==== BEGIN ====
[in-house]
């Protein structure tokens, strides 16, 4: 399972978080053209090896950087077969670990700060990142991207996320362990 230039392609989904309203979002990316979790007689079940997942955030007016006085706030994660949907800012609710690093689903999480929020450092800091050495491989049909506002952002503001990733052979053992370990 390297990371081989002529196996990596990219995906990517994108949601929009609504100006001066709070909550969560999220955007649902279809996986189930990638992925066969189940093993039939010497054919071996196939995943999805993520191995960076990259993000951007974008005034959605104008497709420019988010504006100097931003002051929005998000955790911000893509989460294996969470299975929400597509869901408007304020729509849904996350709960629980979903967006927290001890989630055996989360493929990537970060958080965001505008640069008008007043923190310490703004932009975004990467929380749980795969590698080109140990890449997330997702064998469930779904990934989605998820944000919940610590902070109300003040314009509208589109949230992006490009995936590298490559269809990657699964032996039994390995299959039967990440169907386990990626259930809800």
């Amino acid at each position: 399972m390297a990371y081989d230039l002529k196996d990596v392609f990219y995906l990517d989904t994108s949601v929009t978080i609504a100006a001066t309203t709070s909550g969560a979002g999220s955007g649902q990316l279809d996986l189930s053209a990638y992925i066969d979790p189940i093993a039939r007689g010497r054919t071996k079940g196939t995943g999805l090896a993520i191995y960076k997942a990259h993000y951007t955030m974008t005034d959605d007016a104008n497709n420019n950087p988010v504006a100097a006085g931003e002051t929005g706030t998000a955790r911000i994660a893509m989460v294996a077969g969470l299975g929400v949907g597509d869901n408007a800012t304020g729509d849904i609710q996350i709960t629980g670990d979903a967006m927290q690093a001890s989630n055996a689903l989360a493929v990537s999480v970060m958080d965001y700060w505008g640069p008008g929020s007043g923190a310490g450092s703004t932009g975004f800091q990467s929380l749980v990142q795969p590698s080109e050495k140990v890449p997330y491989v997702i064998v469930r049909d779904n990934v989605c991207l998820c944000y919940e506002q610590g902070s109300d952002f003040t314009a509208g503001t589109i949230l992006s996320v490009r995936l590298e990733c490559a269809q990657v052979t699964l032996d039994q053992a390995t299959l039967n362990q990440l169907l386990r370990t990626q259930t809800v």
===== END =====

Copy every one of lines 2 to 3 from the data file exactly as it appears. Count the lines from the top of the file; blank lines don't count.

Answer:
């Protein structure tokens, strides 16, 4: 399972978080053209090896950087077969670990700060990142991207996320362990 230039392609989904309203979002990316979790007689079940997942955030007016006085706030994660949907800012609710690093689903999480929020450092800091050495491989049909506002952002503001990733052979053992370990 390297990371081989002529196996990596990219995906990517994108949601929009609504100006001066709070909550969560999220955007649902279809996986189930990638992925066969189940093993039939010497054919071996196939995943999805993520191995960076990259993000951007974008005034959605104008497709420019988010504006100097931003002051929005998000955790911000893509989460294996969470299975929400597509869901408007304020729509849904996350709960629980979903967006927290001890989630055996989360493929990537970060958080965001505008640069008008007043923190310490703004932009975004990467929380749980795969590698080109140990890449997330997702064998469930779904990934989605998820944000919940610590902070109300003040314009509208589109949230992006490009995936590298490559269809990657699964032996039994390995299959039967990440169907386990990626259930809800």
């Amino acid at each position: 399972m390297a990371y081989d230039l002529k196996d990596v392609f990219y995906l990517d989904t994108s949601v929009t978080i609504a100006a001066t309203t709070s909550g969560a979002g999220s955007g649902q990316l279809d996986l189930s053209a990638y992925i066969d979790p189940i093993a039939r007689g010497r054919t071996k079940g196939t995943g999805l090896a993520i191995y960076k997942a990259h993000y951007t955030m974008t005034d959605d007016a104008n497709n420019n950087p988010v504006a100097a006085g931003e002051t929005g706030t998000a955790r911000i994660a893509m989460v294996a077969g969470l299975g929400v949907g597509d869901n408007a800012t304020g729509d849904i609710q996350i709960t629980g670990d979903a967006m927290q690093a001890s989630n055996a689903l989360a493929v990537s999480v970060m958080d965001y700060w505008g640069p008008g929020s007043g923190a310490g450092s703004t932009g975004f800091q990467s929380l749980v990142q795969p590698s080109e050495k140990v890449p997330y491989v997702i064998v469930r049909d779904n990934v989605c991207l998820c944000y919940e506002q610590g902070s109300d952002f003040t314009a509208g503001t589109i949230l992006s996320v490009r995936l590298e990733c490559a269809q990657v052979t699964l032996d039994q053992a390995t299959l039967n362990q990440l169907l386990r370990t990626q259930t809800v």